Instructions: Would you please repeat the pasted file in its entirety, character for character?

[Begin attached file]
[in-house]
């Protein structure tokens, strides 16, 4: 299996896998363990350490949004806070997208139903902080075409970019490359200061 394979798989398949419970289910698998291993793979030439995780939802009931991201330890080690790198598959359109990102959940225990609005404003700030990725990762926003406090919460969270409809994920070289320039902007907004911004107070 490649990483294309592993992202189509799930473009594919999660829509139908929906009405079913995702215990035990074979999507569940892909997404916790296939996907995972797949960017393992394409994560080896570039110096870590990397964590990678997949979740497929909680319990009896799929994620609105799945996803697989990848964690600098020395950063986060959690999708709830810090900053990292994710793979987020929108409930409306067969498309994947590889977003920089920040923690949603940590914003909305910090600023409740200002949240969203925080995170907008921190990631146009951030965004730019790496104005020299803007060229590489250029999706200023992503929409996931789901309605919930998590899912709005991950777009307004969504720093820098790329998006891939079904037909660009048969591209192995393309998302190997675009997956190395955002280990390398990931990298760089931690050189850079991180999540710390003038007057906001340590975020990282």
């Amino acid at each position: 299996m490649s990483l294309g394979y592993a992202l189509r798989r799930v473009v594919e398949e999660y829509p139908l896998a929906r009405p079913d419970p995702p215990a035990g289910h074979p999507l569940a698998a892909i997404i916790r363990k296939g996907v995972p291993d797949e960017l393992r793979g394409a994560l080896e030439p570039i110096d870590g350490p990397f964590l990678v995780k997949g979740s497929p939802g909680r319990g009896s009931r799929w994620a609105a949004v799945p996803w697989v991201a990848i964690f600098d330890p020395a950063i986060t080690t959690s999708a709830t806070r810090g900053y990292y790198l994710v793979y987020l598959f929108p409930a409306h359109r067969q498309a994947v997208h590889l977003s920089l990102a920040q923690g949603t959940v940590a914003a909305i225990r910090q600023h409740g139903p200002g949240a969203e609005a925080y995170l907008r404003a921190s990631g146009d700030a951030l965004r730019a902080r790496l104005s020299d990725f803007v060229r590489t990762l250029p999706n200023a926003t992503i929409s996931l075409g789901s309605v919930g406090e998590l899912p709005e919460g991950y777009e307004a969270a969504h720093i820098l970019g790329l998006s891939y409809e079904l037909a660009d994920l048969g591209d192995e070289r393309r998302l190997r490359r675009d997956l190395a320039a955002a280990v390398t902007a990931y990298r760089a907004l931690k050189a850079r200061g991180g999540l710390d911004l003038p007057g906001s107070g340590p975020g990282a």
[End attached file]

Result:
[in-house]
């Protein structure tokens, strides 16, 4: 299996896998363990350490949004806070997208139903902080075409970019490359200061 394979798989398949419970289910698998291993793979030439995780939802009931991201330890080690790198598959359109990102959940225990609005404003700030990725990762926003406090919460969270409809994920070289320039902007907004911004107070 490649990483294309592993992202189509799930473009594919999660829509139908929906009405079913995702215990035990074979999507569940892909997404916790296939996907995972797949960017393992394409994560080896570039110096870590990397964590990678997949979740497929909680319990009896799929994620609105799945996803697989990848964690600098020395950063986060959690999708709830810090900053990292994710793979987020929108409930409306067969498309994947590889977003920089920040923690949603940590914003909305910090600023409740200002949240969203925080995170907008921190990631146009951030965004730019790496104005020299803007060229590489250029999706200023992503929409996931789901309605919930998590899912709005991950777009307004969504720093820098790329998006891939079904037909660009048969591209192995393309998302190997675009997956190395955002280990390398990931990298760089931690050189850079991180999540710390003038007057906001340590975020990282």
């Amino acid at each position: 299996m490649s990483l294309g394979y592993a992202l189509r798989r799930v473009v594919e398949e999660y829509p139908l896998a929906r009405p079913d419970p995702p215990a035990g289910h074979p999507l569940a698998a892909i997404i916790r363990k296939g996907v995972p291993d797949e960017l393992r793979g394409a994560l080896e030439p570039i110096d870590g350490p990397f964590l990678v995780k997949g979740s497929p939802g909680r319990g009896s009931r799929w994620a609105a949004v799945p996803w697989v991201a990848i964690f600098d330890p020395a950063i986060t080690t959690s999708a709830t806070r810090g900053y990292y790198l994710v793979y987020l598959f929108p409930a409306h359109r067969q498309a994947v997208h590889l977003s920089l990102a920040q923690g949603t959940v940590a914003a909305i225990r910090q600023h409740g139903p200002g949240a969203e609005a925080y995170l907008r404003a921190s990631g146009d700030a951030l965004r730019a902080r790496l104005s020299d990725f803007v060229r590489t990762l250029p999706n200023a926003t992503i929409s996931l075409g789901s309605v919930g406090e998590l899912p709005e919460g991950y777009e307004a969270a969504h720093i820098l970019g790329l998006s891939y409809e079904l037909a660009d994920l048969g591209d192995e070289r393309r998302l190997r490359r675009d997956l190395a320039a955002a280990v390398t902007a990931y990298r760089a907004l931690k050189a850079r200061g991180g999540l710390d911004l003038p007057g906001s107070g340590p975020g990282a």